Where to find the best dessert in Rome
Italy is home to the some of the world’s most decadent foods – and dessert is no exception.
Creamy Italian gelato and classic cannoli are only the tip of the iceberg when it comes to Italian desserts available for your consumption…
The below list sifts through the best nooks, hole-in-the-wall dessert bars and fine dining restaurants to experience the sweet side of Roma.
An Italian ice-cream, made of whole milk, sugar and egg yolks, paired with a wide range of flavours (think traditional, more than a few seasonal and even some experimental).
Gelateria Del Teatro is one of three gelaterias owned by Stefano and Silvia Marcotulli in Rome, and is home to (arguably) the best gelato in the city.
Featuring a delightful frontage of hanging pot plants and crates of produce visible through a glass window, and situated on a cobblestone street in true Roman fashion, this establishment is true to its heritage. This also extends to the flavours represented on the menu: including traditional cottage cheese gelato, with either sour cherries and butter crumble or almond and fig.
The ‘laboratory’ out the back of their main gelateria also offers a few inventive flavours. Try the ‘white chocolate and basil’ for a surprisingly delicious combo, the ‘Amalfi lemon’ made with organic lemons from the Amalfi coast or the ‘Grandma Cream’ boasting Italian caramel pine nuts.
Address: Via dei Coronari, 65/66
A stone’s throw from the Pantheon, and not too far from the Trevi Fountain, this gelateria is a convenient excuse to stop and reenergise before getting back into tourist mode.
Italian accents adorn the interiors, with marble floors, wooden panelling and chandeliers aplenty.
The main feature, however, is the gelato.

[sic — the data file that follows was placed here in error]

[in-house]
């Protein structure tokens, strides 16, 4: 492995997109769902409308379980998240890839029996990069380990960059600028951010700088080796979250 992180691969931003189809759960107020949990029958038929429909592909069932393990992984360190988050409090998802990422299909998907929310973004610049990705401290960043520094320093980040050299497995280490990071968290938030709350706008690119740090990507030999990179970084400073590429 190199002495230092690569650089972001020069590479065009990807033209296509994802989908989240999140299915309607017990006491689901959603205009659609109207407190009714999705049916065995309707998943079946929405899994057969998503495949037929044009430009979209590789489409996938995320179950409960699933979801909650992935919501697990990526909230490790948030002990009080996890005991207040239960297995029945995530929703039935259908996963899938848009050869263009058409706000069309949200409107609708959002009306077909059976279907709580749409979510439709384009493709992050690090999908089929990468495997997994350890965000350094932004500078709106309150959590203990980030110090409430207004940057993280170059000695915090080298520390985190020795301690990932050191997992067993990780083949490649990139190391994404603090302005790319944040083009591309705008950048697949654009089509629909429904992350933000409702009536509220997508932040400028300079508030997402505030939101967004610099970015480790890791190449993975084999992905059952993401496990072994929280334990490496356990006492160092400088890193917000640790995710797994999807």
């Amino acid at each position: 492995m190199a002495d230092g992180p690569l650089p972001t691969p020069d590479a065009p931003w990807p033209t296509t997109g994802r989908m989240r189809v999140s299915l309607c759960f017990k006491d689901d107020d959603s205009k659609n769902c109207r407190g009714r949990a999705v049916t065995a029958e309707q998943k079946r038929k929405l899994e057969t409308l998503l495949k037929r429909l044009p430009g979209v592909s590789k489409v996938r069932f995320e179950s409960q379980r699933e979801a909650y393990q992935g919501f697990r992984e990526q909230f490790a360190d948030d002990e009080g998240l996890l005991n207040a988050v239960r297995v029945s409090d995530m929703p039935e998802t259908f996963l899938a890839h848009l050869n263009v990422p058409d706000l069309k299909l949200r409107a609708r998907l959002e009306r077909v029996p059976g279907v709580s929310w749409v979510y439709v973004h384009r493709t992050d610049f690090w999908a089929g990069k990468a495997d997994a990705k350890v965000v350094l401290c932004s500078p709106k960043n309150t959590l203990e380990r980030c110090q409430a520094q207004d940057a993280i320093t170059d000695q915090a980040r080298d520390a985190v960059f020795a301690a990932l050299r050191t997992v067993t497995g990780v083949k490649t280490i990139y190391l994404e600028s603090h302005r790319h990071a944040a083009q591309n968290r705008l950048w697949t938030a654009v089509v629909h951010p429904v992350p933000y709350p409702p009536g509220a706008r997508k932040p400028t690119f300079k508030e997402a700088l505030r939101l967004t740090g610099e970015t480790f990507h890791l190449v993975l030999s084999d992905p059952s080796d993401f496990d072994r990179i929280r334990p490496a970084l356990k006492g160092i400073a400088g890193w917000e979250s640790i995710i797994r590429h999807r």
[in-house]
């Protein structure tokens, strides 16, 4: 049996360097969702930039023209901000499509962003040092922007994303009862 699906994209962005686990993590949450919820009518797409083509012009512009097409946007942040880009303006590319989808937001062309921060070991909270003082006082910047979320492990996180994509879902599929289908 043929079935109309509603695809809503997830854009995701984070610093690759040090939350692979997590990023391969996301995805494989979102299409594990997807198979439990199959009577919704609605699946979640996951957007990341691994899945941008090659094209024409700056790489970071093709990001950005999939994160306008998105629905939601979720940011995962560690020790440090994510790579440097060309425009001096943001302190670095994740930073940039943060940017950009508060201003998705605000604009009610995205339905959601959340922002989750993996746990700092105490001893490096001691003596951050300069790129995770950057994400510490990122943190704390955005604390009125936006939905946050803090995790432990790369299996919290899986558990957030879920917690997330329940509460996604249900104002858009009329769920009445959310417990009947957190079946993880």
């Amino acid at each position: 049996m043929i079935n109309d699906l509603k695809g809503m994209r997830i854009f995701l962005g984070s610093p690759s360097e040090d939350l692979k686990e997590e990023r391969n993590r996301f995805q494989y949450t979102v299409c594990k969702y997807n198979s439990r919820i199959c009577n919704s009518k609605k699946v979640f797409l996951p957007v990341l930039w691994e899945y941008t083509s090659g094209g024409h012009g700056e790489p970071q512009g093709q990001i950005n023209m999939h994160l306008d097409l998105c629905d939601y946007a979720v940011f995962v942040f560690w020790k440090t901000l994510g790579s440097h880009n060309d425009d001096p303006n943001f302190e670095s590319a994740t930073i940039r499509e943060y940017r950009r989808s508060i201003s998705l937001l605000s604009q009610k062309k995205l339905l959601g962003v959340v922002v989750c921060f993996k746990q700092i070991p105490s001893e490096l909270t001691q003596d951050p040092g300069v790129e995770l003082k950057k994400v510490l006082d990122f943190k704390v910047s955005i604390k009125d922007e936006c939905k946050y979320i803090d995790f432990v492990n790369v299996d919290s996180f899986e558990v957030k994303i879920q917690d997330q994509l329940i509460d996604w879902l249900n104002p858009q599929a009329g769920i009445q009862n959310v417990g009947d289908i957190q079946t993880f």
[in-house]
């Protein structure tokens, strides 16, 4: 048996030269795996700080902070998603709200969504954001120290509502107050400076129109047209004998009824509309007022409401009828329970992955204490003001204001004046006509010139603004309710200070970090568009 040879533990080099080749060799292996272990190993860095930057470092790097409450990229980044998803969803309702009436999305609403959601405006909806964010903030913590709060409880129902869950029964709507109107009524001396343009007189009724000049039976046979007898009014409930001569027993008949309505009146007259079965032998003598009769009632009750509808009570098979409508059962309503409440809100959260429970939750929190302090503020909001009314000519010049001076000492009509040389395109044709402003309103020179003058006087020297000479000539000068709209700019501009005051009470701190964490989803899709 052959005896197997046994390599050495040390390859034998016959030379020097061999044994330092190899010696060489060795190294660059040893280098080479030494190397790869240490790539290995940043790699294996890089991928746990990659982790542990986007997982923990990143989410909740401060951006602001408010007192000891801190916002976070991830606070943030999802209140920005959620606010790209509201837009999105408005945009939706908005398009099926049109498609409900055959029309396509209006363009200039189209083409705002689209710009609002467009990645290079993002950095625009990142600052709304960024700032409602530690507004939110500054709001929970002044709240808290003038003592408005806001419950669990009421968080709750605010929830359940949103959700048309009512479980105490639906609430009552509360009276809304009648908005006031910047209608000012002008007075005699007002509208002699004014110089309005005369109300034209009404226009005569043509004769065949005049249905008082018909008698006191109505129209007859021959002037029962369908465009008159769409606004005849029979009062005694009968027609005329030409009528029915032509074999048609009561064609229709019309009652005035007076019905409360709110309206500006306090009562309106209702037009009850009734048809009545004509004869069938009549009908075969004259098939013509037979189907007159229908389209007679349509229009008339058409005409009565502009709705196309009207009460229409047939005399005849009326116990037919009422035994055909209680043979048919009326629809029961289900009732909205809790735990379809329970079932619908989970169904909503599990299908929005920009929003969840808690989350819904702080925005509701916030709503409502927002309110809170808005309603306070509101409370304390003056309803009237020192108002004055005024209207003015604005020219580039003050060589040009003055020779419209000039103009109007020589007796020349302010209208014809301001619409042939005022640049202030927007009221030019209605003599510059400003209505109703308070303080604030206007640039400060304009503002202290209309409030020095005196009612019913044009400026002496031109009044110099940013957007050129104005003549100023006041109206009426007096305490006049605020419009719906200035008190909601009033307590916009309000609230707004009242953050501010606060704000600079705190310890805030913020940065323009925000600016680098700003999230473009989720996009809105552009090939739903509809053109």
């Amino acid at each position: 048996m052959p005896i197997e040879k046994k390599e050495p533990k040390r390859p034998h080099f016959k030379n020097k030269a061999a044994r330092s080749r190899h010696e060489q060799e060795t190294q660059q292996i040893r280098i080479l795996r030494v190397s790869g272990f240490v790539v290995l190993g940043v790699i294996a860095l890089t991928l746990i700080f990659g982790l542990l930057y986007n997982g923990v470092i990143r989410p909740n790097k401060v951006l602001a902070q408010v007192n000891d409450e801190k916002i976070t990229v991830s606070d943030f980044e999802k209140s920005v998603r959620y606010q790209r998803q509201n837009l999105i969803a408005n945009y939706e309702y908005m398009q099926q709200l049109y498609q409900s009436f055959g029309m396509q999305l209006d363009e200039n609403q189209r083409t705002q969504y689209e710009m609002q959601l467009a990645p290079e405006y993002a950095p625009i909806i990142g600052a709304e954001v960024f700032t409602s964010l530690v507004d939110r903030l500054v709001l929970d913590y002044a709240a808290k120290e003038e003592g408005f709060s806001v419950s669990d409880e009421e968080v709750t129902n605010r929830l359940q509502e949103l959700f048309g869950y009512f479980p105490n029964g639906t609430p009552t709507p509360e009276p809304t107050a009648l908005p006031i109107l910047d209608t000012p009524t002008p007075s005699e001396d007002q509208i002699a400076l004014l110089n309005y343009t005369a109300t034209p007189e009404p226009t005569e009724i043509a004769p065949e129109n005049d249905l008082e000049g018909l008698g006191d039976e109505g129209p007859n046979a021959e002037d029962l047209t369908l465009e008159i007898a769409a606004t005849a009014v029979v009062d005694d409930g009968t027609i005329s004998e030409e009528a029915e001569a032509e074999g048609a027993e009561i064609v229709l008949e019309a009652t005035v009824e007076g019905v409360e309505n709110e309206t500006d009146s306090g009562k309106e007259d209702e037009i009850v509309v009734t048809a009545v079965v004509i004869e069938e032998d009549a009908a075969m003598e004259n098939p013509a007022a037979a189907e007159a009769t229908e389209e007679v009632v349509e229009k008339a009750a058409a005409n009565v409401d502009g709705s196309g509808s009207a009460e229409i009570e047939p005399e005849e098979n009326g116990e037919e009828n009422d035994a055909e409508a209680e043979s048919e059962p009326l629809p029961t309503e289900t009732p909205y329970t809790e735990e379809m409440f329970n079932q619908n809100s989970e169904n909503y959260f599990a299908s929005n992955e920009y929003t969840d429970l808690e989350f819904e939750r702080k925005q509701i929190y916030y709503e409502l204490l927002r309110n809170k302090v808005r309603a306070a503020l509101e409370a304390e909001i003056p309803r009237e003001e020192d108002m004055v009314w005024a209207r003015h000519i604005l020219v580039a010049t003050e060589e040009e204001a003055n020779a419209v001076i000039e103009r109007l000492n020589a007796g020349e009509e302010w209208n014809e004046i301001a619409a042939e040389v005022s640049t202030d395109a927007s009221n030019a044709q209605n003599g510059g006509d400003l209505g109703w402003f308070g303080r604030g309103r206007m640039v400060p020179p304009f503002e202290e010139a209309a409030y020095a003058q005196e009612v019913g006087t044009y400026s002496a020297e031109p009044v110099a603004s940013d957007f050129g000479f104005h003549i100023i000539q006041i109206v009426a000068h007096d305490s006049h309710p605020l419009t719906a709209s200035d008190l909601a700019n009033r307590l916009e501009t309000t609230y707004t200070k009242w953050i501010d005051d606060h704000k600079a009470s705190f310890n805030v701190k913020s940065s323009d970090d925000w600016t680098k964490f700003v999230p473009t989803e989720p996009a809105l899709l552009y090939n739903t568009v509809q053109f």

Creamy, cold and creative are the best words to describe it. And with flavours like yoghurt, whisky cream, walnut and coconut there is every reason to get yourself to Giolitti (maybe on the way to the Pantheon and on the way back?).
Address: Via degli Uffici del Vicario, 40, Rome
Other honourable mentions include Fatamorgana, Gelateria Fassi and the local favourite La Neviera.
A classic dessert made from savoiardi, or ladyfingers – biscuits doused in coffee (and sometimes also rum) – layered with mascarpone and fresh egg custard dusted with chocolate powder.
A classic Italian trattoria, Da Enzo serves a range of Italian delicacies. Try the fried artichoke and the fettuccini with pecorino cheese and pepper, but, whatever you do, save room for a tiramisu dessert.
Served, simply, in a curved glass, this tiramisu is void of the superfluous flair that often attracts tourists – but boy is it delicious. Creamy and sweet, with a hit of coffee and mascarpone that begs you to take another bite.
You have the option to share, but I wouldn’t suggest it.
Address: Via dei Vascellari, 29, Rome
Dedicated to the Italian delicacy, this is the best place in Rome for both traditional, and quirky, tiramisu desserts.
You cannot go past the original (with only a layer of hazelnuts deviating from the traditional recipe), but if you are feeling a little experimental try the pistachio-, strawberry- or rum-flavoured tiramisu.
Like us, these guys are obsessed with the dessert, to the point of a new creation – the tiramisu cookie.
You can eat in, at the stylish, bar-like establishment, or grab-and-go, savouring the flavour as you meander the old streets of Rome.
Address: Piazza del Teatro di Pompeo 20, 00186, Rome.
A crescent-shaped pastry, similar to the French croissant (but the Italians argue it’s better!).
This is your one-stop-shop for the humble cornetto. With a crisp pastry exterior, and the slightly sweet, slightly chewy middle, this is the best in Rome. You can have your cornetti plain, or filled with jam, cream or Nutella – best enjoyed between sips of a cappuccino before the morning rush.
Address: Via dei Chiavari, 34, Rome
Also try out the cornetti at Pasticceria Barberini, for an equally delicious breakfast.
A sweet, tube-shaped, pastry filled with sweet, creamy ricotta filling.
Nonna is the namesake of this restaurant and it shows.
Hailing from Sicily – home of the cannoli – the owners of I Dolci Di Nonna Vincenza know how to make an authentic cannoli. Try the traditional ricotta cream filling, dipped in pistachio dust, sprinkled with icing sugar – yum!
Address: Via dell’Arco del Monte, 98/A/B, Rome
Hailed as the best cannoli joint in Rome (by the locals no less!), Ciuri Ciuri is the destination for value, flavour and fresh pastry.
The house favourite is the pistachio cream cannoli, best served with one end dipped in crushed pistachios and the other in chocolate chips (although you do get a choice of several toppings). Chocolate chip cream, mascarpone cream and chocolate hazelnut filling are other honourable mentions for an unforgettable cannoli experience in the city’s Monti district.
Address: Via Leonina, 18/20, Rome